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MSP430-GCC-OPENSOURCE: uint16_t is short unsigned int

Part Number: MSP430-GCC-OPENSOURCE

I see that the uint16_t/int16_t types are aliases for the short unsigned int/short int types. Is there a reason for why the "short" keyword exists in this typedef on MSP430? My linter is throwing a fit when assigning the address of 16-bit registers (which are external variables declared as unsigned int) to pointers of type uint16_t *.

  • Hi Thil,

    A lot of the folks originally involved in these type definitions are no longer here - so it would be difficult for me to give you the rationale for this decision.  I'll consult with my colleagues to see if I can find an answer for you.

    BR,
    Leo

  • Hi Thilo,

    According to C, int and unsigned int don't really have a defined size but it depends on the compiler or platform. In MSP430, it's typically 16-bits (since it's a 16-bit architecture) but in other architectures it could be 32-bits.

    On the other hand, short is for 16-bits, which is why it makes sense to use it for uint16_t/int16_t.

    I understand that doesn't help you much with your error, but you should be able to fix it with casting. I believe you should be getting a warning and not an error, correct?

  • I've never seen the term linter.  But I presume it is a static code analysis tool similar to lint.

    It appears to me the problem is that the linter makes the presumption (at least in some cases) short cannot be equivalent to int.  However, that is precisely the case on the MSP430.  While this is unusual, it is not a violation of the standards for the C programming language.  I suggest you try to configure this linter so short and int are equivalent.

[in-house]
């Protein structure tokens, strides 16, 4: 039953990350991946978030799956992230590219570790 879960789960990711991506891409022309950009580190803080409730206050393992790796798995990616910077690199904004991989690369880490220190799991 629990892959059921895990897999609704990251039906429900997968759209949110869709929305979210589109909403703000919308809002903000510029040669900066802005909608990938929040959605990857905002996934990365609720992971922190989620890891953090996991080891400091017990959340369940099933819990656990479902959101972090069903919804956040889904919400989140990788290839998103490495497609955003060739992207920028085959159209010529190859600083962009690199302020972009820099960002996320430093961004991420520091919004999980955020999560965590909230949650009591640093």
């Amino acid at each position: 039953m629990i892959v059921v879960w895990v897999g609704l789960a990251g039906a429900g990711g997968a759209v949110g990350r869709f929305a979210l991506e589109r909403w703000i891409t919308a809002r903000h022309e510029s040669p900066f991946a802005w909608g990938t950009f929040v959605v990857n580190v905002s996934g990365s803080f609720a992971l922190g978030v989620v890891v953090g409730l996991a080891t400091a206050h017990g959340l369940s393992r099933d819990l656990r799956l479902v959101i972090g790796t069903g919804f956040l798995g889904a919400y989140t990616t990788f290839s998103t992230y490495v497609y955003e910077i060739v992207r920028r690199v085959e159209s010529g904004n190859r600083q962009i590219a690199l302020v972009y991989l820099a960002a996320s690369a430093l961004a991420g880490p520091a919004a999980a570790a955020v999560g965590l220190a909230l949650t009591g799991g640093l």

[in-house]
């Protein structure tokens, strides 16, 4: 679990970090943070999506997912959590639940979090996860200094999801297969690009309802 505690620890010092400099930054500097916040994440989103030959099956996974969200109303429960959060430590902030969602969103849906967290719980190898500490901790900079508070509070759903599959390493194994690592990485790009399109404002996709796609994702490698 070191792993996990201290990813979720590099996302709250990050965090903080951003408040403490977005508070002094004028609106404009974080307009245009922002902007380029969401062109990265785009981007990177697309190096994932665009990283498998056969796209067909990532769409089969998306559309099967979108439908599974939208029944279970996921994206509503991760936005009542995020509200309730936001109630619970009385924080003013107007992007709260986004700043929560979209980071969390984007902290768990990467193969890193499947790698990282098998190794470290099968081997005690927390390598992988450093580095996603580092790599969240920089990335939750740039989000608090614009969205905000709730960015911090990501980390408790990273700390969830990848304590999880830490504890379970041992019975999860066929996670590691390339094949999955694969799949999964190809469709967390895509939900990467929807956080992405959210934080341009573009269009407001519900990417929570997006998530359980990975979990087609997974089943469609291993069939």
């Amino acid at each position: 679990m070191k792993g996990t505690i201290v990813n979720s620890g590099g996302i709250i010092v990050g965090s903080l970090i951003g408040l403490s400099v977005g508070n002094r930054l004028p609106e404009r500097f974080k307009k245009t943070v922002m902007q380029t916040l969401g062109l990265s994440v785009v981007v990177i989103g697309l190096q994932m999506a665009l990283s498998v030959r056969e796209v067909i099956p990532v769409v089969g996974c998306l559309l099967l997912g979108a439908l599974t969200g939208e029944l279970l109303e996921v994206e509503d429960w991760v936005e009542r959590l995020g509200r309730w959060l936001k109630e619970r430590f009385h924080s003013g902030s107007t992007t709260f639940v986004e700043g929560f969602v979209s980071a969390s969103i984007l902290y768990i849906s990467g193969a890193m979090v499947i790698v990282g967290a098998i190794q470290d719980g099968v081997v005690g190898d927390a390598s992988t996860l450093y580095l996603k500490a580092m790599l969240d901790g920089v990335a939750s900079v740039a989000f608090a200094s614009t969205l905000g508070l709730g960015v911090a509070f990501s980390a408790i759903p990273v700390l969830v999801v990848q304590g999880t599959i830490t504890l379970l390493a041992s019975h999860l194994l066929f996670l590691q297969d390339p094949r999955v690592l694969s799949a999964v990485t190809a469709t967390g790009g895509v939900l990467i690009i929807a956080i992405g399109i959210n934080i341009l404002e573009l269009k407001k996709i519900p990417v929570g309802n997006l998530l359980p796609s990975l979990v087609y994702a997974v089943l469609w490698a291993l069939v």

Thanks and regards,

    -George

  • > I've never seen the term linter.  But I presume it is a static code analysis tool similar to lint.

    You assume correctly, it is a somewhat colloquial noun for a static code analyser (in my case pclint plus).

    I am fully aware, that on the MSP430, short int and int have the same width. However, I have rechecked this behaviour. It turns out that it is not only the linter that complains. It is GCC also.

    This code snippet:

    volatile uint16_t *regPtr = &UCA0CTLW0;

    which should be perfectly valid code, results in this GCC warning:

    warning: initialization of 'volatile uint16_t *' {aka 'volatile short unsigned int *'} from incompatible pointer type 'volatile unsigned int *' [-Wincompatible-pointer-types]

    so even GCC prints a warning.

    pclint plus says:

    warning 2454: incompatible pointer types initializing 'volatile uint16_t *' (aka 'volatile unsigned short *') with an expression of type 'volatile unsigned int *' [MISRA 2012 Rule 1.3, required]

    These warnings simply stem from inconsistency between how the sfr_w() macro and how uint16_t is defined.

    By Luis:

    > On the other hand, short is for 16-bits, which is why it makes sense to use it for uint16_t/int16_t.

    It may be so on x86 (and some other platforms), but I am not aware that this fixed width is mandated by C89 or C99. These only specify minimum widths for these types.

     but you should be able to fix it with casting

    Yes, at present I am casting around this, currently, as I have no other choice. This is not ideal though, as it will also remove legitimate warnings (for instance, when casting to a 32-bit pointer)

    > I believe you should be getting a warning and not an error, correct?

    Correct, it is a warning.

    From my point of view, there are three possibilities to fix this:

    - typedef unsigned int uint16_t;

    or

    - #define sfr_w(x) extern volatile unsigned short int x